A more precise method for determining bone marrow involvement in patients with diffuse large B-cell lymphoma has been identified by researchers in a study published recently in The Journal of Nuclear Medicine.1 Imaging with 18F–fluorodeoxyglucose positron-emission tomography/computed tomography (FDG PET/CT), when compared to bone marrow biopsy, was more sensitive, showed a higher negative predictive value, and was more accurate, changing treatment plan for 42% of patients with bone marrow involvement in the study.
“In our study, we showed that in diffuse large B-cell lymphoma, 18F-FDG PET/CT has better diagnostic performance than bone marrow biopsy to detect bone marrow involvement and provides a better prognostic stratification,” said Louis Berthet, MD, lead author of the study. “While bone marrow biopsy is considered the gold standard to evaluate bone marrow involvement by high-grade lymphomas, 18F-FDG PET/CT is in fact the best method to evaluate extension of the disease, as well as avoid invasive procedures.”
The retrospective study included 133 patients diagnosed with diffuse large-cell B-cell lymphoma. All patients received both a whole-body 18F-FDG PET/CT scan, as well as a bone marrow biopsy to determine bone marrow involvement.
A final diagnosis of bone marrow involvement was made if the biopsy was positive, or if the positive PET/CT scan was confirmed by a guided biopsy, by targeted magnetic resonance imaging or, after chemotherapy, by the concomitant disappearance of focal bone marrow uptake and uptake in other lymphoma lesions on 18F-FDG PET/CT reassessment. Progression-free survival and overall survival were then analyzed.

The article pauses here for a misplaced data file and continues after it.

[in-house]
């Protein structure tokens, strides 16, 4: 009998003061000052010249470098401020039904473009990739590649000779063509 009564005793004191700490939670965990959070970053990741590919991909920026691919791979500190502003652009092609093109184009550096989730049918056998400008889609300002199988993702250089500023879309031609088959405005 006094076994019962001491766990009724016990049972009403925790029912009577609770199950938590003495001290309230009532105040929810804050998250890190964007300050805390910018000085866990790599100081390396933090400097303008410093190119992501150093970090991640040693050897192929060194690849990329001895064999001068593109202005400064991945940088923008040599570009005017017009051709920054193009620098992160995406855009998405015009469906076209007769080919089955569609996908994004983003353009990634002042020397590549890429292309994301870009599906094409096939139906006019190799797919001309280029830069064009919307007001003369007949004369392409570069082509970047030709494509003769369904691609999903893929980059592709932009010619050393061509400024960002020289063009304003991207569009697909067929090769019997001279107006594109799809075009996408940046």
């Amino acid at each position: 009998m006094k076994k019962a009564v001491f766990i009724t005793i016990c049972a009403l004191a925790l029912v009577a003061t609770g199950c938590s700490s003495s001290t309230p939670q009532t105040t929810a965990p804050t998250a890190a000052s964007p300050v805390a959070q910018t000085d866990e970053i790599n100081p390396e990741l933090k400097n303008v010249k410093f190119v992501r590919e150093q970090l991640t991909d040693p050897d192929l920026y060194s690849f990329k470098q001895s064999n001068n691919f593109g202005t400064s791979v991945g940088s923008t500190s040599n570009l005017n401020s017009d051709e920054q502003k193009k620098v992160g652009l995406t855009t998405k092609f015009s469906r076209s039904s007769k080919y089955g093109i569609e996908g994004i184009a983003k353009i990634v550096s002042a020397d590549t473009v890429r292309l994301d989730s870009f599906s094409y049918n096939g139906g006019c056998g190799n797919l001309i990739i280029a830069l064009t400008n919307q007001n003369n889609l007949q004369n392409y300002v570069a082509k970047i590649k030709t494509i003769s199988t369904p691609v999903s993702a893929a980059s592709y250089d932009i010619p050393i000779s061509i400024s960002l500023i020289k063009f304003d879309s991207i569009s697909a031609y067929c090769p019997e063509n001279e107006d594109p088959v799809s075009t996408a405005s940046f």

A total of 33 patients were considered to have bone marrow involvement. Of these, 8 were positive according to the biopsy and 32 were positive according to the PET/CT scan. 18FDG PET/CT was more sensitive (94% vs 24%), showed a higher negative predictive value (98% vs 80%), and was more accurate (98% vs 81%) than bone marrow biopsy. Among the 26 patients with positive 18F-FDG PET/CT results and negative biopsy results, 11 were upstaged to stage IV by PET/CT, which changed their treatment plans. 18F-FDG PET/CT was also determined to be an independent predictor of progression-free survival.
“Our findings add to the literature to prove the significance of 18F-FDG PET/CT in cancer evaluation and to democratize this imaging method,” said Dr. Berthet. ■
Disclosure: The study authors reported no potential conflicts of interest.
1. Berthet L, Couchet A, Kanoun S, et al: J Nucl Med 54:1244-1250, 2013.